As a senior paramedic in New York City, Anthony Almojera is used to being close to death. But nothing in his 17-year career could have prepared him for the outbreak of coronavirus.
The state has now had more diagnosed cases of the virus than any single country. It has the grim distinction of being at the forefront of a global health crisis.
Anthony is now working 16-hour days to try to save people across the city, while supporting colleagues who fear for their lives and their families.
Anthony, a lieutenant paramedic and vice president of the Fire Department of New York’s Emergency Medical Services officers’ union, talked the BBC’s Alice Cuddy through what happened last Sunday – what he calls the toughest day of his career.
I got a pretty good night’s sleep considering all the calls going on the day before. A solid five hours. I get up and listen to the news in the shower. More Covid-19 but the world still seems intact. I have to get ready to be at work in Sunset Park, Brooklyn, at 06:00 for a 16-hour shift.
I put on my uniform, grab my radio and start the process of decontaminating my equipment. We have to wipe down all the radios, keys, trucks, bags and the rest of the gear. This virus can stay alive on everything. Nothing is safe – even your co-workers.
In wars you see the bullet, you know who your enemy is. This is a war with an invisible bullet – everyone you come into contact with is a bullet who could get you.
I log on that morning at 06:02. I’m able to go get a bite to eat at the bagel shop. I start to hear the radio get busy around 07:00. We have already had more than 1,500 calls since midnight. I get called for the assignment – a cardiac arrest.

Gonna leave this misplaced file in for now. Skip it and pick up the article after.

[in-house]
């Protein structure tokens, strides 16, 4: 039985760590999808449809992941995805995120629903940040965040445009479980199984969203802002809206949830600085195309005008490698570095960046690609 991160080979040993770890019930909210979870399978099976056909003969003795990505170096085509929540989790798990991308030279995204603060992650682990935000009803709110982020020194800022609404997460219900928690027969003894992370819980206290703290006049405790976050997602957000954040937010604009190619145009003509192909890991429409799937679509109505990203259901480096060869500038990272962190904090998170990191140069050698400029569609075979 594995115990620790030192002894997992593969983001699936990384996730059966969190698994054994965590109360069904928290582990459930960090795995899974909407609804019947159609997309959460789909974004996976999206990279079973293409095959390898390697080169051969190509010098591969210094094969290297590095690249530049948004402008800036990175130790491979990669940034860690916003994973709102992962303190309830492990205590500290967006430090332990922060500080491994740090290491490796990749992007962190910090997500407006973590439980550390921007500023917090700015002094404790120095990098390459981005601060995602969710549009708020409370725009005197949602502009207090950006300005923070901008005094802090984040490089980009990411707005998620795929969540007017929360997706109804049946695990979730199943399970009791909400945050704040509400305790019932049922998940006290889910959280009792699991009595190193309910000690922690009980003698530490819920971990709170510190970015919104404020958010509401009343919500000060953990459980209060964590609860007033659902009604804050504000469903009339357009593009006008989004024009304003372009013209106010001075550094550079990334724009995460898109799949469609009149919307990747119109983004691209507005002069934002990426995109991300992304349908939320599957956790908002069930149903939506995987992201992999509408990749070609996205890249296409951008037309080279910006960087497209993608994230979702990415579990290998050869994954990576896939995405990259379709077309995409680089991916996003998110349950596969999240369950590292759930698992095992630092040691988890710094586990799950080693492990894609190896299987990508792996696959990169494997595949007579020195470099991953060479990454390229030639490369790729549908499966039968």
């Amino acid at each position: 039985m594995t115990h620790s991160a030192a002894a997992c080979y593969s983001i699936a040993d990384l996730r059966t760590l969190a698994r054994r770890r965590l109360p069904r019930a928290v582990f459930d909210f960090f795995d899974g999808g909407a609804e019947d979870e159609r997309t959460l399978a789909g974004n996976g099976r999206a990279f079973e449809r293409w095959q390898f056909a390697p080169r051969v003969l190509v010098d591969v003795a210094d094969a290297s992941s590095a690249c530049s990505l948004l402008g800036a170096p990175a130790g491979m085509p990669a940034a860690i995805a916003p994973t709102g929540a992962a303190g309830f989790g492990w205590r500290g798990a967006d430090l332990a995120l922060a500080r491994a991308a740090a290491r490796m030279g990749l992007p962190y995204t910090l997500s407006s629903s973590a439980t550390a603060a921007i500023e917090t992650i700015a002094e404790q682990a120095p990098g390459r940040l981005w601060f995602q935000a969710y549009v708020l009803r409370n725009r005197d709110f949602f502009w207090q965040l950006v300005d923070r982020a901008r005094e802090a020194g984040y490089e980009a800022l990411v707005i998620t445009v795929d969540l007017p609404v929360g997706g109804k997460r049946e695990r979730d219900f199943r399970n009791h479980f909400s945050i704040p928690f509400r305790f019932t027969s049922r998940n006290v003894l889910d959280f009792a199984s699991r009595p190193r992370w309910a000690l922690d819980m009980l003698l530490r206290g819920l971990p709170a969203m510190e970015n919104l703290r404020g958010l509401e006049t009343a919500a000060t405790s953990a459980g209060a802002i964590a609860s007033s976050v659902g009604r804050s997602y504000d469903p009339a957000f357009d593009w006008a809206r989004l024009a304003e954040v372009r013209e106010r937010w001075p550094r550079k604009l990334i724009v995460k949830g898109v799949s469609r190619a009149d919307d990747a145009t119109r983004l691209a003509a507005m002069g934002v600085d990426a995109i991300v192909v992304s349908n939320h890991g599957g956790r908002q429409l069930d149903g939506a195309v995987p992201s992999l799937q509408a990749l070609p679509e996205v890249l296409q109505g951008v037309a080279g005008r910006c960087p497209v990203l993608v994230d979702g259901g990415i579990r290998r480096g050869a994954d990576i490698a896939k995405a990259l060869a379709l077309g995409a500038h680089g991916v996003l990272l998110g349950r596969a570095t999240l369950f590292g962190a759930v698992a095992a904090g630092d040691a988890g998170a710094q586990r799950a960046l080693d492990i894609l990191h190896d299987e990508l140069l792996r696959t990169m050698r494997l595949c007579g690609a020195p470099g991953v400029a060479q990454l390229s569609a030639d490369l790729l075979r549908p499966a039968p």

As a lieutenant I go with the medic and emergency medical technician crews to help treat patients and provide resources as needed. These days there aren’t many resources as most days there are well over 6,500 calls.
New York City has the busiest emergency medical services (EMS) system in the world – with about 4,000 calls a day on average. Sometimes you get a spike like with a heatwave or a hurricane, but the busiest day before this was 9/11. That day, we had 6,400 calls but that wasn’t 6,400 patients – either you made it out or you didn’t. This is 9/11 call volume with patients every day.
Tomorrow: Six frontline workers in New York talk us through their day
We noticed the spike in cases around March 20. By the 22nd it was like a bomb.
When we saw this spike, the system wasn’t set up for it. We were like: ‘How are we going to do this with the resources we have?’ It was just a case of ‘let’s get going’.
Right now, about 20% of the EMS workforce is out sick. We have a lot of members who’ve contracted Covid-19, we have members who are in the ICU – I have two of them who are on ventilators – and we have over 700 people who are being monitored with the symptoms.